California-based authors with books just out or on the verge who cheered each other on: Chronicle columnist and fiction writer Vanessa Hua (Forbidden City), whose launch within days was filled with “Braid Brigade” supporters; Kirstin Chen, whose novel Counterfeit, due out in June, was optioned by Sony in a heated auction; Lee Kravetz (The Last Confessions of Sylvia P.), still doing bicoastal touring for his novel, published in early March; Peter Richardson, who spoke of the subject of his Savage Journey, Hunter S. Thompson’s propensity for finishing his manuscripts at San Francisco’s Seal Rock Inn fueled by speed. Plus Los Angeles-based Susan Straight, whose new novel Mecca spurred the Los Angeles Times to call her the “bard of overlooked California,” and Geoff Dyer, whose typically erudite memoir-essay The Last Days of Roger Federer, about the experience of approaching late middle-age, was due out within days.
Though some authors, such as Rebecca Solnit, decided to skip the gala out of COVID caution, overall the party’s mood could only be characterized as giddy. Festival director Parsons said, “After such a long haul to get here, we’re all ecstatic to be back.”
Later I asked Parsons how much COVID put a damper on the festival. “We had a few speaker cancellations because the author had contracted COVID or was directly exposed. But we had to fully cancel only one event. For others, we zoomed in authors, like Emily Rapp Black, or rejiggered. Everyone—the authors, staff, volunteers, audience—really followed the strict rules we’d set up. Honestly what I loved best about the entire festival this year was the vibe of warmth and joy—more than any festival except the first one. The attitude was, ‘let’s just roll with everything, we’re so happy to be here!’”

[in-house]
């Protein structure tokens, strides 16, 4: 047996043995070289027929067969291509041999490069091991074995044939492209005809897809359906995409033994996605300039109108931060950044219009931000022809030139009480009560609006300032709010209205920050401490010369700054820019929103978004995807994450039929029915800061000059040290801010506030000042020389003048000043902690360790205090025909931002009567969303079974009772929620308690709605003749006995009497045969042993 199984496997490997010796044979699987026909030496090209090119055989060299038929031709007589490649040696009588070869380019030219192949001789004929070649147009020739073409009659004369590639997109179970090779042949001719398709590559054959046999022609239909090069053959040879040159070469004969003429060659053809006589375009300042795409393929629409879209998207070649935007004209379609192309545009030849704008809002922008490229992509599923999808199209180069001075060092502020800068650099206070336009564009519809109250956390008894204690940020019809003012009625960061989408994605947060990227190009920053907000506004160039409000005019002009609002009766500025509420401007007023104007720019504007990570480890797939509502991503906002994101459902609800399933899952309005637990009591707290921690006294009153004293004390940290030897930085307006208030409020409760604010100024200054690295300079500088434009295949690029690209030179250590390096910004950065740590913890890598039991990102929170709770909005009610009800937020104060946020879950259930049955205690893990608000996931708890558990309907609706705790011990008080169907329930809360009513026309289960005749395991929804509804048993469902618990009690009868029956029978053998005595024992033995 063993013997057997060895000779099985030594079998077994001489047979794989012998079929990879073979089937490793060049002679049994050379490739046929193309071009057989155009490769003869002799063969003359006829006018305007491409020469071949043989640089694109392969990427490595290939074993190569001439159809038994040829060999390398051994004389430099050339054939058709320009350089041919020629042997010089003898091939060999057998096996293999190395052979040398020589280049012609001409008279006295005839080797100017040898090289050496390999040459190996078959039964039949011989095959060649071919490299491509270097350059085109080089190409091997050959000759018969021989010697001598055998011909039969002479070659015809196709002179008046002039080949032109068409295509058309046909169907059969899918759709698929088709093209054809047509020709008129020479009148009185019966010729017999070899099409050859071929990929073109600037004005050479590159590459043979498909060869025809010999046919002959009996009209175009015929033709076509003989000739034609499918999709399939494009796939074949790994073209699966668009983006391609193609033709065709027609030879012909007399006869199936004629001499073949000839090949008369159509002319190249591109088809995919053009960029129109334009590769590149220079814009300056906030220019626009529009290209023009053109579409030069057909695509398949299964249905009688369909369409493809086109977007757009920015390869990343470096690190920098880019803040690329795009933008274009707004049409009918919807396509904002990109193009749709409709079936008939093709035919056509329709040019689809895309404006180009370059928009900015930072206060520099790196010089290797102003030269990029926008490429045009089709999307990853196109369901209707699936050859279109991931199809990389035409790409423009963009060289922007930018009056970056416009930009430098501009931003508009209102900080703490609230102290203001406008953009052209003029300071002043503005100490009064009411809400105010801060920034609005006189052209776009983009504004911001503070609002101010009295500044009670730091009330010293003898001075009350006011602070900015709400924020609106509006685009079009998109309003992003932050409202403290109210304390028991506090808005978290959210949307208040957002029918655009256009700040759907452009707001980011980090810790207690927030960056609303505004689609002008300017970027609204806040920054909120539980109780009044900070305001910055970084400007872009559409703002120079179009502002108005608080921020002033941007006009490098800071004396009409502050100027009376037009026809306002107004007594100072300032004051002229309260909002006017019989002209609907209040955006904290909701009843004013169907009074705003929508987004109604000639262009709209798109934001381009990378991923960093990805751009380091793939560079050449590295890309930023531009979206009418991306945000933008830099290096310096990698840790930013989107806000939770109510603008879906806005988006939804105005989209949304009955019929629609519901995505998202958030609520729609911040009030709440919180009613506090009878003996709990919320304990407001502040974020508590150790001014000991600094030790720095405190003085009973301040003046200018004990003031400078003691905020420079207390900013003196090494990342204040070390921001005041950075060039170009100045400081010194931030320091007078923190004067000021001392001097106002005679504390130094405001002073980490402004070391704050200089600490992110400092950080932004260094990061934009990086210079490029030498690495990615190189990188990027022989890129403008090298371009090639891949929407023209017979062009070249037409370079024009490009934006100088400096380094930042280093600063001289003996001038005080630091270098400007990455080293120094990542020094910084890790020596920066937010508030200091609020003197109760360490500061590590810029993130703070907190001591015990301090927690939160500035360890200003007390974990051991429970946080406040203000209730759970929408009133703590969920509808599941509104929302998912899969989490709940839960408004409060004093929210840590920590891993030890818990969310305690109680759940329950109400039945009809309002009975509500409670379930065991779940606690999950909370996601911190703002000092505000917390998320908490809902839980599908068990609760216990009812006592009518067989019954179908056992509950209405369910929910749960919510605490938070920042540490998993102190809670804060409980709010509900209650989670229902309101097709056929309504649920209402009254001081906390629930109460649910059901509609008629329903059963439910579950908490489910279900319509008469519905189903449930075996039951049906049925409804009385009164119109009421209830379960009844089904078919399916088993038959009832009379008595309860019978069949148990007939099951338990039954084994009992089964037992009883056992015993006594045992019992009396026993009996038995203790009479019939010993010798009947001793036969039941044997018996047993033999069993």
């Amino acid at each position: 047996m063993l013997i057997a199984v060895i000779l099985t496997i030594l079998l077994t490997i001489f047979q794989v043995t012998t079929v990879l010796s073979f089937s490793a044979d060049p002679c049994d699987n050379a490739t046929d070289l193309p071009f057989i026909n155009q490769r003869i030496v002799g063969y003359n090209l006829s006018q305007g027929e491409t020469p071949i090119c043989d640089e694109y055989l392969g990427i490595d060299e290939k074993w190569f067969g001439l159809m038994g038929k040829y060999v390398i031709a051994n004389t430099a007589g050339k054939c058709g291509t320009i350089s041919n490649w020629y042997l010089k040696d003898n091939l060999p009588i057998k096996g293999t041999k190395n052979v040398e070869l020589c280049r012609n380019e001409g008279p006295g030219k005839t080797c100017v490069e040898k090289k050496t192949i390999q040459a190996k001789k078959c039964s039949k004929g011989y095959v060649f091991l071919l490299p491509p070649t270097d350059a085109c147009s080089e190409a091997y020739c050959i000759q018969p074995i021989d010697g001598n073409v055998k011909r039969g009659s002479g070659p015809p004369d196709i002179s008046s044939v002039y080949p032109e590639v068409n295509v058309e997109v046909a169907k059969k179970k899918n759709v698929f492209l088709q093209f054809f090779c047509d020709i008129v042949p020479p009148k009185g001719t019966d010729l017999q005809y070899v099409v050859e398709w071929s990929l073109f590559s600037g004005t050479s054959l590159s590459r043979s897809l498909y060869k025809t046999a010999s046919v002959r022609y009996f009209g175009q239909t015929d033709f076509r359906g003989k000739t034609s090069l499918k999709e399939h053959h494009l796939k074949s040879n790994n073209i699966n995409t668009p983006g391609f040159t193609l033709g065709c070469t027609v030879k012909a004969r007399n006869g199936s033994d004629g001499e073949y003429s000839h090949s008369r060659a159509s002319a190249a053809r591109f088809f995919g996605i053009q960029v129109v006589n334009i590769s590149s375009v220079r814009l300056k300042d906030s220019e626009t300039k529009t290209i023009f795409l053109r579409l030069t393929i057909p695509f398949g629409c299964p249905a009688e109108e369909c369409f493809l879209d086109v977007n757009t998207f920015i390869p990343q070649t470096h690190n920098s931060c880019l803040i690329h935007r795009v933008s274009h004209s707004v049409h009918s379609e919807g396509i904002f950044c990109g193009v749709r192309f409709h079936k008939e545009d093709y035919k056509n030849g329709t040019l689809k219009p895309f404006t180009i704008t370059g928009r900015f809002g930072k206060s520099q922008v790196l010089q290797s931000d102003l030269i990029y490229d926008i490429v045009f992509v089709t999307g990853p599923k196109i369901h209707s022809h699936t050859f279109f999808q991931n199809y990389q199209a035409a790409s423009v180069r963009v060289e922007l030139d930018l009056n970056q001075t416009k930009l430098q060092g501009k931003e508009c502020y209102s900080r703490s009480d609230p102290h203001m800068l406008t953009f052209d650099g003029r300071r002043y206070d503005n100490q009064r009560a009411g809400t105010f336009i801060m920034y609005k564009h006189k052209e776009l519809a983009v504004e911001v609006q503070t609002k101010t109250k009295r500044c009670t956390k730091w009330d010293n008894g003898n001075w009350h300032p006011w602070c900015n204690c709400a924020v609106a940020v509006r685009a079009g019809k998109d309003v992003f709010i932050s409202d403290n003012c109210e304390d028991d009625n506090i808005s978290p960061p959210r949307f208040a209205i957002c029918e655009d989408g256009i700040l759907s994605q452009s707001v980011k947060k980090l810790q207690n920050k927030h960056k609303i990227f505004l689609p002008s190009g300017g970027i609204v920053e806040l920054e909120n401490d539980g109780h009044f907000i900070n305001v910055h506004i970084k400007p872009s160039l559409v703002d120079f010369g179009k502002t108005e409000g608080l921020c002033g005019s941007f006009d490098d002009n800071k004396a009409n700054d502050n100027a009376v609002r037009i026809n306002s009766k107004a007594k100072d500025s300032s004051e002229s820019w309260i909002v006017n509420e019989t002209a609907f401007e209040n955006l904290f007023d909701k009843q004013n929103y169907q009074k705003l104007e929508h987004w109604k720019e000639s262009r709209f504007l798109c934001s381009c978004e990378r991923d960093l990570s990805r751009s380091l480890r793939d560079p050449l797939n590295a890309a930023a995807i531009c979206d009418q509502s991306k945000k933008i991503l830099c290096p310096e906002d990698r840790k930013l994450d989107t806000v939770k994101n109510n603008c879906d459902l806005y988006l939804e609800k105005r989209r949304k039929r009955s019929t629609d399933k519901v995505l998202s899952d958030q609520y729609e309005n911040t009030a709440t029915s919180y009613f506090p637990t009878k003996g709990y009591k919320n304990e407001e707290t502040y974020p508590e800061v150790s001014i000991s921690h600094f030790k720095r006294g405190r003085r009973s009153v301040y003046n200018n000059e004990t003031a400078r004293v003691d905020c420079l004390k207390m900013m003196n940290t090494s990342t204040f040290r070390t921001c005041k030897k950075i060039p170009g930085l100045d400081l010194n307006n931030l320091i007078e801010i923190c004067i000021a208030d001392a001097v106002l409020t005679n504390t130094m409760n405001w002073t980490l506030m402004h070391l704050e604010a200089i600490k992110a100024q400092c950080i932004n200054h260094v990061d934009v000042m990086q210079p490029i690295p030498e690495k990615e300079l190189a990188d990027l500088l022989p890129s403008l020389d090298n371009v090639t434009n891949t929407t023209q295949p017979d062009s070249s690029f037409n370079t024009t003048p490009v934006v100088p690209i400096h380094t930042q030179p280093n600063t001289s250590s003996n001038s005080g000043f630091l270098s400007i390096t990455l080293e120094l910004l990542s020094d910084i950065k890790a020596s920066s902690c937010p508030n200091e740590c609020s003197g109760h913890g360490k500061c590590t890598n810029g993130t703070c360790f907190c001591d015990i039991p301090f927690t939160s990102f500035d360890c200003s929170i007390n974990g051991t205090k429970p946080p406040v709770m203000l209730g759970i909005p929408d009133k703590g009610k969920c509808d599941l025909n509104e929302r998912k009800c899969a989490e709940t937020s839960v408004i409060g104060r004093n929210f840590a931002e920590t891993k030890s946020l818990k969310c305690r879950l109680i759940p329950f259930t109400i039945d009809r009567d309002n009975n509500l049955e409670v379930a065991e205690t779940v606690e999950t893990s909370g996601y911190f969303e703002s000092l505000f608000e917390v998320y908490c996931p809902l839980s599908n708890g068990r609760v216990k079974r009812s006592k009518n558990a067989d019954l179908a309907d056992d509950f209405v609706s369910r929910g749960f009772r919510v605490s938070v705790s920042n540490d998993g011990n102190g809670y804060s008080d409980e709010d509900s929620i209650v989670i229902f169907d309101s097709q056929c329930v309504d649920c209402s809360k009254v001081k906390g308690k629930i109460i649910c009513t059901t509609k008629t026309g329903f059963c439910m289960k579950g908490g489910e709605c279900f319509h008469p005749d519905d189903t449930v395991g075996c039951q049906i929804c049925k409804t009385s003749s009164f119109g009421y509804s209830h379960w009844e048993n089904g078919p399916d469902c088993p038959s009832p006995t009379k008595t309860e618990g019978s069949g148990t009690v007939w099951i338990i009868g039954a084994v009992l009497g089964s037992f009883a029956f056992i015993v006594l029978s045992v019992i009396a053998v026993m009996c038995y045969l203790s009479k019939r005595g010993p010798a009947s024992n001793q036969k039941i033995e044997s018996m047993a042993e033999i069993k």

From California to Oman
The festival’s opener on Saturday morning at Freight and Salvage was a weekend highlight. Greg Sarris, novelist, professor, and tribal chief of Graton Rancheria, author of the new memoir Becoming Story: A Journey Among Seasons, Places, Trees, and Ancestors, and Obi Kaufmann, whose Coasts of California: A Field Atlas, has just been published, adding to his multi-volume project on the state’s natural wonders, guided their audience through a vision of California’s past, present, and future, underscoring the ways in which restoring indigenous traditions can offer a way forward in the midst of catastrophic climate change.
Sarris spoke of the importance of maintaining connections among people and with the landscape. “We have to be careful the bad news doesn’t rob us of the possibility of a full present,” he noted. The tightly woven essays in Becoming Story reveal his complex search for identity. Sarris described how he was adopted by a white family at birth, lived in various foster homes in Santa Rosa, and discovered his Pomo and Coast Miwok heritage in his twenties, a time when he also learning tribal traditions and customs from Pomo basket weaver and healer Mabel McKay. Sarris writes of the landscape as story, of humans existing within a web of connection, not separate from and in control of the natural world. His indigenous ancestors maintained a balance with the land, the rivers, oceans and creeks, the fish and animals, the trees and plants, for millenia. Storytelling was essential.